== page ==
Vanessa Beecroft (b. 1969)

Striptease (2011)

Vanessa Beecroft experienced a meteoric rise to fame in the art world. She was twenty-four when she had her first exhibition and, only five years later, her work was on display in New York's renowned Guggenheim Museum. Photographs of her performances fetch large sums of money at art fairs and auctions; on 30 June 2000, Sotheby's in London sold one of her photographs for more than $30,000!

Beecroft's medium' is usually young women, who appear in her performances either scantily clad or naked. I regard them as subjects of a painting,' says the artist. There is a design of the performance before it happens, made by colors and numbers... The girls always change it during the four to five hours' time they are installed. I get disappointed, but it is the gap between what I'm expecting and what happens that I'm interested in.'

The daughter of an Englishman and an Italian professor of literature, Beecroft spent the first four years of her life in London. When her parents separated, she went to live with her mother near Lake Garda in northern Italy. She later studied classical art, architecture and stage design in Genoa and Milan. For her first exhibition in Milan's Galerie Inga Pinn, in 1993, Beecroft showed watercolor drawings and excerpts from a diary that described her struggle with an eating disorder - while thirty specially chosen young women mingled with the guests. This staged installation established the boundaries of her work. In subsequent performances, she refined and varied her technique. She hired long-legged models of perfect proportions and installed them wearing designer lingerie and high heels. Wearing wigs and make-up, her models all looked similar and anonymous, underlining the artificiality of their performance. The artist instructed them to avoid eye contact with the spectators, not to speak and to remain motionless whenever possible.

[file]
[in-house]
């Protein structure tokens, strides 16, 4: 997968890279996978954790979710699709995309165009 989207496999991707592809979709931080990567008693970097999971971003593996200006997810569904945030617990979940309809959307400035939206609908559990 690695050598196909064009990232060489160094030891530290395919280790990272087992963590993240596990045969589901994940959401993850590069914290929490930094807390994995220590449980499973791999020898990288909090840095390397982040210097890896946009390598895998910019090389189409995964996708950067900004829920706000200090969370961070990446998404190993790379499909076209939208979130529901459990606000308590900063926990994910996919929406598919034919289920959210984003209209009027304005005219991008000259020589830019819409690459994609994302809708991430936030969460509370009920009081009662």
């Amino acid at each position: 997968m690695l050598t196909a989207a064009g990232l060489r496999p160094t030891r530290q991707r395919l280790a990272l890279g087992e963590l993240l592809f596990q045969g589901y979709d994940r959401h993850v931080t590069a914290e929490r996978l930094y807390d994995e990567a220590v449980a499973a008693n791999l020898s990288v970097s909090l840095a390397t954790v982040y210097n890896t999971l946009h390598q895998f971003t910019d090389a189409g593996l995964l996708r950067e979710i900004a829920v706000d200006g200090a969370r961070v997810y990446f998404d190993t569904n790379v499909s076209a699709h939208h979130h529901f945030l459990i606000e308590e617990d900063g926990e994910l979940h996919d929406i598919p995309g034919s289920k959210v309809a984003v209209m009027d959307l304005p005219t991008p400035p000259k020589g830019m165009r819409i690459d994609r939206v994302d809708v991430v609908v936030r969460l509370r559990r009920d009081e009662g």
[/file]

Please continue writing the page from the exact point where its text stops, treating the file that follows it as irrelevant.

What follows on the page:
Beecroft's discovery by influential New York gallery owners, such as Jeffrey Deitch and, later, Larry Gagosian, paved the way for her admission to the great museums of contemporary art. At her VB 35 performance in the Guggenheim Museum in 1998, fifteen tall, slender models appeared in glittering Gucci bikinis alongside five other women who were naked except for their stilettos. The effect was striking: the 'show', as Beecroft called it, was reminiscent of fashion shows or contemporary theatre performances, but at the same time the women seemed like mannequins or classical sculptures, their high heels the pedestals of today. During the performance, the originally planned strict order of events disintegrated, and some of the women crouched or sat down on the ground. The models' nudity in the museum setting was a source of irritation, but it fell short of the shock effect associated with the happenings of Performance art (Fluxus. for instance) and Body art in the 1970s and 1980s. While it attacks artistic tradition and social norms, Beecroft's work deals with contemporary trends in culture, such as the prevailing ideal of beauty and the cult of body in advertising-without openly criticizing them, however. The artist's work is also inspired by film, literature and current events.

Reactions to Beecroft's provocative installations vary: some critics see her as a radical exponent of Performance art who has redefined the role of the nude in art, while others describe her work as voyeuristic and peddling cliched images of women as objects of sexual desire.